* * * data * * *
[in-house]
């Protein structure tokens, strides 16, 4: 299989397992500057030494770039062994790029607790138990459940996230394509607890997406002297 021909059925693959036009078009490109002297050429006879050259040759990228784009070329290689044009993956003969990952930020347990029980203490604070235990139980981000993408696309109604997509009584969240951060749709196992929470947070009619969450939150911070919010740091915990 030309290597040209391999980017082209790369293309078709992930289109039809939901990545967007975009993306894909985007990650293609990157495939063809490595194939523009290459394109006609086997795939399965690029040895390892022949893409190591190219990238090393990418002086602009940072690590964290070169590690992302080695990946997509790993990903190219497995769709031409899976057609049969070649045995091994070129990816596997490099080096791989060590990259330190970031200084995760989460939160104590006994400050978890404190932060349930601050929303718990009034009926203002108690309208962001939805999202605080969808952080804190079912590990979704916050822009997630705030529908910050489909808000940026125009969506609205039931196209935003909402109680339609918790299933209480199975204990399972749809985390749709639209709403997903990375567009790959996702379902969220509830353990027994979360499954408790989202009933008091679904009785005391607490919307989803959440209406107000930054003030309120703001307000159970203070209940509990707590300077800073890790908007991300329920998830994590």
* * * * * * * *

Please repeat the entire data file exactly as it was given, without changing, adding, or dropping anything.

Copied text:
[in-house]
């Protein structure tokens, strides 16, 4: 299989397992500057030494770039062994790029607790138990459940996230394509607890997406002297 021909059925693959036009078009490109002297050429006879050259040759990228784009070329290689044009993956003969990952930020347990029980203490604070235990139980981000993408696309109604997509009584969240951060749709196992929470947070009619969450939150911070919010740091915990 030309290597040209391999980017082209790369293309078709992930289109039809939901990545967007975009993306894909985007990650293609990157495939063809490595194939523009290459394109006609086997795939399965690029040895390892022949893409190591190219990238090393990418002086602009940072690590964290070169590690992302080695990946997509790993990903190219497995769709031409899976057609049969070649045995091994070129990816596997490099080096791989060590990259330190970031200084995760989460939160104590006994400050978890404190932060349930601050929303718990009034009926203002108690309208962001939805999202605080969808952080804190079912590990979704916050822009997630705030529908910050489909808000940026125009969506609205039931196209935003909402109680339609918790299933209480199975204990399972749809985390749709639209709403997903990375567009790959996702379902969220509830353990027994979360499954408790989202009933008091679904009785005391607490919307989803959440209406107000930054003030309120703001307000159970203070209940509990707590300077800073890790908007991300329920998830994590």